Yes I thought about that, but for the set-up I need (small), I'm not sure I could do that, unless there's some stand-alone unit that would allow me to condition the line level signal first before it hits the amps. I'm going to primarily be running sound from my iPhone to something like this (Part # 320-361 ) that will then send the Bluetooth signal out to 2 small BT amps. So I don't know where in that signal path I could adjust the line-level output before it reaches those amps. I'm not using equipment that has onboard x-over adjustments, so (I'm guessing) it would need to be a (small) stand-alone unit, and I don't know if that's even a thing.
                  If you already know the amp you'll use, we can calculate a 1st order HP based on it's input impedance. For example, the popular TI TDA3116 chip set to 20 dB gain has an input impedance of 30K ohms. A .033 uf cap(s) in series with it's input(s) will give you a 1st HP with an Fc of 161 Hz. You can model that effect on the woofer's excursion in WinISD. After setting up your woofer model, input power in the projects "Signal" tab. Then look at the excursion graph. Next, input the a 1st order HP @ 161 Hz in the filter "tab". Then look at it's effect on excursion, transfer function, etc.

                  You can change the filter Fc in WinISD to minimize the effect on the transfer function low end while maintaining excursion within limiots. And rmember, there's very little content below 40 Hz in most music.

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                  • #10
                    Originally posted by randogdavis View Post
                    Yes I thought about that, but for the set-up I need (small), I'm not sure I could do that, unless there's some stand-alone unit that would allow me to condition the line level signal first before it hits the amps. I'm going to primarily be running sound from my iPhone to something like this (Part # 320-361 ) that will then send the Bluetooth signal out to 2 small BT amps. So I don't know where in that signal path I could adjust the line-level output before it reaches those amps. I'm not using equipment that has onboard x-over adjustments, so (I'm guessing) it would need to be a (small) stand-alone unit, and I don't know if that's even a thing.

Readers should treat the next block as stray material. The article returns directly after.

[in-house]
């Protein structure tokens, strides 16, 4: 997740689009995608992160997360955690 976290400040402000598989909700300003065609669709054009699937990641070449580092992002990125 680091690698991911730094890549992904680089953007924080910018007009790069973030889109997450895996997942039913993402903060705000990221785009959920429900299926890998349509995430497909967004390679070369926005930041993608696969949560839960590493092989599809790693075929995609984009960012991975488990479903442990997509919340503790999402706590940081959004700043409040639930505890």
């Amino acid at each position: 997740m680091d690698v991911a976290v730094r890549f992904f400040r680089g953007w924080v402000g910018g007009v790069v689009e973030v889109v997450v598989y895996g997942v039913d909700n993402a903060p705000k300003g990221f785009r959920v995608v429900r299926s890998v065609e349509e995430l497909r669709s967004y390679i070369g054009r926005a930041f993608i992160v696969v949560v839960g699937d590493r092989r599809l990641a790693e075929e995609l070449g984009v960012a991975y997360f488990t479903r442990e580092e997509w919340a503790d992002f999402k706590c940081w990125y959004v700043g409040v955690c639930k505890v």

If you're using bluetooth amps, then I don't think that device you linked should be necessary...you'd just link the phone's bluetooth right to the bluetooth amp/s, which would make an inline HighPass filter difficult like you mention.
                    BUT
                    If you'll be using non-bluetooth amps and that linked device will be wired to the amps so it can recieve the phone's bluetooth signal, then you'd just add the tiny capacitor inline with the aux wire between the device and the amps....Like Millstonemike mentioned.




                    Originally posted by randogdavis View Post
                    These will be used to recreate certain sounds for use in canine rehab applications.
                    A couple possible alternatives:
                    Check if the sounds you'll be recreating even have low frequencies like rumbles or bass notes (if unsure, maybe try listening to them on a full-range system or with a subwoofer).
                    Might not even be an issue at all if you're lucky.

                    If you or someone you can talk to is in charge of organizing the sounds onto a playable source/player, it might be worth trying to EQ the sound clips themselves...turning down their bass so you won't need anything physical inline to do it for you.

                    These will only work if the same clips will keep being used, since any new clips added for use later would need to be tested or EQ'ed.
                    So a physical capacitor would allow easier changing of the sound clips in the future if that might be part of this.
                    My first 2way build

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                    • #11
                      Yes thank you. I'm exploring the option of using an app on my phone to apply a high pass, then re-save the file, and then play the modified file. I may have found an app that will work for this, going to experiment with that next, so thank you. Then I just need to find out if I can use my phone to talk to both BT amps at the same time or not. If so, that would cut the expense and complexity of the system down quite a bit.

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                      • #12
                        I don't think the phone itself will let you connect to multiple bluetooth devices at once, but some bluetooth amps/speakers will connect to eachother for Left/Right channels, while others can continuously daisychain to eachother....but those are features of the bluetooth-amp, so you'll need to keep an eye out for that feature when choosing.
                        My first 2way build

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                        • #13
                          Good to know. I'll see if PE carries any mini amps like that which have those features. I did get the phone app to work, so I can pre-filter all audio now so that the signal leaving my phone won't be an issue (no low end below 150).